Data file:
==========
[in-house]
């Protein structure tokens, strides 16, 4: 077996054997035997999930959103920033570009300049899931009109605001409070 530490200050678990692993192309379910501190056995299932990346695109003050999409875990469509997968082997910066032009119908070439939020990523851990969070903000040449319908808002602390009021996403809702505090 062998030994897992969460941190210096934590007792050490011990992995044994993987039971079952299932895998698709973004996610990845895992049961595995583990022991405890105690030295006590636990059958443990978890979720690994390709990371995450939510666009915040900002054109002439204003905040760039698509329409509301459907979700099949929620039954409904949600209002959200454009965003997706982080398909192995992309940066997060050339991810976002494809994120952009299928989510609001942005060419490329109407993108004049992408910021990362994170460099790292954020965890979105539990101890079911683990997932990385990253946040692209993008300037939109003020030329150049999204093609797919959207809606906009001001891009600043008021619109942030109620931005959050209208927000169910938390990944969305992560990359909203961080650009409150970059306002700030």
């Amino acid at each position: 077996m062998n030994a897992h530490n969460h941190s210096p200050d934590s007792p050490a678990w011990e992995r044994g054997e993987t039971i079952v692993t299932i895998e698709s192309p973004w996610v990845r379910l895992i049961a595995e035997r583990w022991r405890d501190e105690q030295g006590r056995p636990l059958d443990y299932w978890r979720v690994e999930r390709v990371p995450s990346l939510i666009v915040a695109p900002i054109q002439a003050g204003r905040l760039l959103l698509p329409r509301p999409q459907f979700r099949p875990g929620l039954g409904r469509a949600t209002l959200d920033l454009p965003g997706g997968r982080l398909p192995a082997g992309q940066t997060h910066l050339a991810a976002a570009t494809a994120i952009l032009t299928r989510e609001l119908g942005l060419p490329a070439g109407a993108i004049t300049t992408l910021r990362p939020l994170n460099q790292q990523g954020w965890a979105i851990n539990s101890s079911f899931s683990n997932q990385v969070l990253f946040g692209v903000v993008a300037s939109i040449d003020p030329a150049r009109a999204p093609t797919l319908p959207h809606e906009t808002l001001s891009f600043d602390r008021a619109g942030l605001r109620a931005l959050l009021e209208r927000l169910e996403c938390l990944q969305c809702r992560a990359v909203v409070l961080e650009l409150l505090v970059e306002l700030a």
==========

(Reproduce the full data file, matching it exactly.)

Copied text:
[in-house]
């Protein structure tokens, strides 16, 4: 077996054997035997999930959103920033570009300049899931009109605001409070 530490200050678990692993192309379910501190056995299932990346695109003050999409875990469509997968082997910066032009119908070439939020990523851990969070903000040449319908808002602390009021996403809702505090 062998030994897992969460941190210096934590007792050490011990992995044994993987039971079952299932895998698709973004996610990845895992049961595995583990022991405890105690030295006590636990059958443990978890979720690994390709990371995450939510666009915040900002054109002439204003905040760039698509329409509301459907979700099949929620039954409904949600209002959200454009965003997706982080398909192995992309940066997060050339991810976002494809994120952009299928989510609001942005060419490329109407993108004049992408910021990362994170460099790292954020965890979105539990101890079911683990997932990385990253946040692209993008300037939109003020030329150049999204093609797919959207809606906009001001891009600043008021619109942030109620931005959050209208927000169910938390990944969305992560990359909203961080650009409150970059306002700030």
């Amino acid at each position: 077996m062998n030994a897992h530490n969460h941190s210096p200050d934590s007792p050490a678990w011990e992995r044994g054997e993987t039971i079952v692993t299932i895998e698709s192309p973004w996610v990845r379910l895992i049961a595995e035997r583990w022991r405890d501190e105690q030295g006590r056995p636990l059958d443990y299932w978890r979720v690994e999930r390709v990371p995450s990346l939510i666009v915040a695109p900002i054109q002439a003050g204003r905040l760039l959103l698509p329409r509301p999409q459907f979700r099949p875990g929620l039954g409904r469509a949600t209002l959200d920033l454009p965003g997706g997968r982080l398909p192995a082997g992309q940066t997060h910066l050339a991810a976002a570009t494809a994120i952009l032009t299928r989510e609001l119908g942005l060419p490329a070439g109407a993108i004049t300049t992408l910021r990362p939020l994170n460099q790292q990523g954020w965890a979105i851990n539990s101890s079911f899931s683990n997932q990385v969070l990253f946040g692209v903000v993008a300037s939109i040449d003020p030329a150049r009109a999204p093609t797919l319908p959207h809606e906009t808002l001001s891009f600043d602390r008021a619109g942030l605001r109620a931005l959050l009021e209208r927000l169910e996403c938390l990944q969305c809702r992560a990359v909203v409070l961080e650009l409150l505090v970059e306002l700030a």